Search

 

Cablegate: Misguided Policies Spawn Acute Bread Shortage

VZCZCXRO1287
RR RUEHBZ RUEHDU RUEHJO RUEHMR RUEHRN
DE RUEHSB #0531/01 1751556
ZNR UUUUU ZZH
R 231556Z JUN 08
FM AMEMBASSY HARARE
TO RUEHC/SECSTATE WASHDC 3063
RUCNSAD/SOUTHERN AF DEVELOPMENT COMMUNITY COLLECTIVE
RUEHUJA/AMEMBASSY ABUJA 1994
RUEHAR/AMEMBASSY ACCRA 2078
RUEHDS/AMEMBASSY ADDIS ABABA 2198
RUEHRL/AMEMBASSY BERLIN 0740
RUEHBY/AMEMBASSY CANBERRA 1475
RUEHDK/AMEMBASSY DAKAR 1833
RUEHKM/AMEMBASSY KAMPALA 2254
RUEHNR/AMEMBASSY NAIROBI 4685
RUEAIIA/CIA WASHDC
RUCPDOC/DEPT OF COMMERCE WASHDC
RUEHC/DEPT OF LABOR WASHDC
RUEATRS/DEPT OF TREASURY WASHDC
RHEFDIA/DIA WASHDC
RUZEHAA/CDR USEUCOM INTEL VAIHINGEN GE
RUZEJAA/JAC MOLESWORTH RAF MOLESWORTH UK
RHMFISS/JOINT STAFF WASHDC
RHEHAAA/NSC WASHDC
RUEHGV/USMISSION GENEVA 1344

UNCLAS SECTION 01 OF 02 HARARE 000531

AF/S FOR S.HILL
ADDIS ABABA FOR USAU
ADDIS ABABA FOR ACSS
COMMERCE FOR BECKY ERKUL
NSC FOR SENIOR AFRICA DIRECTOR B.PITTMAN
STATE PASS TO USAID FOR L.DOBBINS AND E.LOKEN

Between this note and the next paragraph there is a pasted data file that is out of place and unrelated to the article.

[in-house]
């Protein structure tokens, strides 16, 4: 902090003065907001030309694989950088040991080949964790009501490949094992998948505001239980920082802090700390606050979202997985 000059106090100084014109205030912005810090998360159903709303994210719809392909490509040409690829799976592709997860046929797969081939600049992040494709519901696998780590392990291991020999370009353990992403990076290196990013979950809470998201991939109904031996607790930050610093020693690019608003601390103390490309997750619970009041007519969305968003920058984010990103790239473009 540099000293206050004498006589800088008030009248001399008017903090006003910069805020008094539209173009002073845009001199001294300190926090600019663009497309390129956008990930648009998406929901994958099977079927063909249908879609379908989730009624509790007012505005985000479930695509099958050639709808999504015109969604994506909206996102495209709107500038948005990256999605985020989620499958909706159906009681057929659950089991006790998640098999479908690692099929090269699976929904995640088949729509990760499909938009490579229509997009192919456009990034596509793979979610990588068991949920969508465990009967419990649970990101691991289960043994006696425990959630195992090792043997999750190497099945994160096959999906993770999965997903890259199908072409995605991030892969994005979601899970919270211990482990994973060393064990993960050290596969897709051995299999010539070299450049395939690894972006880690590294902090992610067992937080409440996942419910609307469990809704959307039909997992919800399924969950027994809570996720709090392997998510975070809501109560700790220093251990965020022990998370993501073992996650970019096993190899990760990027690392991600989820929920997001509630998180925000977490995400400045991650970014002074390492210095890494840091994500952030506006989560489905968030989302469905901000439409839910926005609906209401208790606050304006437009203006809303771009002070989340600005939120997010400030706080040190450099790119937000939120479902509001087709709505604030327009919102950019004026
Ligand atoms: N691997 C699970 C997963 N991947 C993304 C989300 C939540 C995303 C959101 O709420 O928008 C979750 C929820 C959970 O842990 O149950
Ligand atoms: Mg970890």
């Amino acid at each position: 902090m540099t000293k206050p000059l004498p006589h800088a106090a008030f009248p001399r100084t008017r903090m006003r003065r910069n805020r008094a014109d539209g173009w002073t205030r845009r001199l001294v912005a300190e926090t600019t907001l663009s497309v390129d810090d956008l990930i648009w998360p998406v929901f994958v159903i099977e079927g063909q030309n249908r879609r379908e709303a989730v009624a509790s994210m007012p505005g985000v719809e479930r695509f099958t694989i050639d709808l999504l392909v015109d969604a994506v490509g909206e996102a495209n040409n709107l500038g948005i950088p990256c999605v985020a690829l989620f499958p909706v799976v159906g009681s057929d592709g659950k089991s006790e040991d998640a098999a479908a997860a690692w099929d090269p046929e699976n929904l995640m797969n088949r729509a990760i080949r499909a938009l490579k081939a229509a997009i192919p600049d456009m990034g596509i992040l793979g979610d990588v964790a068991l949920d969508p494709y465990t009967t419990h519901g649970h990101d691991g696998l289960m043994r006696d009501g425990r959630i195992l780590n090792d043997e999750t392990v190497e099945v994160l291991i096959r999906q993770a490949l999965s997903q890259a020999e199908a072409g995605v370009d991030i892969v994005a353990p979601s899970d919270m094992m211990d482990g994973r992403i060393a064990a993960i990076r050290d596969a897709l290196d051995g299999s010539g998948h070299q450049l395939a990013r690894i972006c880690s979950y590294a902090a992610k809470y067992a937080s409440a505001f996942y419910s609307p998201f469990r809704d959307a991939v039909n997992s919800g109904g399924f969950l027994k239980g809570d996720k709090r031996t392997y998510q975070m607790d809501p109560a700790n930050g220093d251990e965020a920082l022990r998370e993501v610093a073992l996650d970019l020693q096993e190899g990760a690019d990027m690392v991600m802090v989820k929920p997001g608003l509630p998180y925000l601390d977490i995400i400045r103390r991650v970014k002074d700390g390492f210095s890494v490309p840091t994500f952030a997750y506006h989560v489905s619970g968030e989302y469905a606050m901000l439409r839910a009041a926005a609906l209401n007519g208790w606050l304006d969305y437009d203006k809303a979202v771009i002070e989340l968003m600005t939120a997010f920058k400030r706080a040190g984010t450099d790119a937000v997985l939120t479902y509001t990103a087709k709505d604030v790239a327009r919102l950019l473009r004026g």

TREASURY FOR D. PETERS AND T.RAND

SENSITIVE
SIPDIS

E.O.12958: N/A
TAGS: ECON EAGR PGOV ZI
SUBJECT: MISGUIDED POLICIES SPAWN ACUTE BREAD SHORTAGE

REF: 07 HARARE 994

-------
SUMMARY
-------

1. (U) Bread shortages have reappeared as Zimbabwe's wheat and flour
stocks collapse. Wheat production has been declining since the
commercial farm invasions of 2000. While farm takeovers and low
prices explained much of the poor wheat output in the early 2000s,
in more recent years, shortages of fuel, electricity, foreign
exchange and fertilizer have predominated. Zimbabwe has relied on
imports to fill the gap, but due to foreign exchange shortages, they
have not met the growing demand for bread. Nevertheless, affordable
substitutes are still available along with the staple maize meal. We
don't foresee the bread shortage sparking bread riots. END
SUMMARY.

----------------------------------
Price Distortions Worsen Shortages
----------------------------------

2. (U) Bread is disappearing off Zimbabwe's supermarket shelves and,